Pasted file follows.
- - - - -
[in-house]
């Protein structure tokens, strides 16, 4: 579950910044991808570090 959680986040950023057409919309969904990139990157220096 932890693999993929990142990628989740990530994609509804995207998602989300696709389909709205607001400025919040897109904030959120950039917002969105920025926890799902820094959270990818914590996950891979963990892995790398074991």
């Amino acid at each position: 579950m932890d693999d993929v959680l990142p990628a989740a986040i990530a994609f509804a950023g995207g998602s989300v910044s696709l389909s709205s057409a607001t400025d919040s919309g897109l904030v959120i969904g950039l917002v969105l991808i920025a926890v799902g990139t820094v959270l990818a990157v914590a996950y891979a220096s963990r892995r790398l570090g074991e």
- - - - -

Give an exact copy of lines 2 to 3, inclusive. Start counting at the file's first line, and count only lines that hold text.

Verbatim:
């Protein structure tokens, strides 16, 4: 579950910044991808570090 959680986040950023057409919309969904990139990157220096 932890693999993929990142990628989740990530994609509804995207998602989300696709389909709205607001400025919040897109904030959120950039917002969105920025926890799902820094959270990818914590996950891979963990892995790398074991």
């Amino acid at each position: 579950m932890d693999d993929v959680l990142p990628a989740a986040i990530a994609f509804a950023g995207g998602s989300v910044s696709l389909s709205s057409a607001t400025d919040s919309g897109l904030v959120i969904g950039l917002v969105l991808i920025a926890v799902g990139t820094v959270l990818a990157v914590a996950y891979a220096s963990r892995r790398l570090g074991e």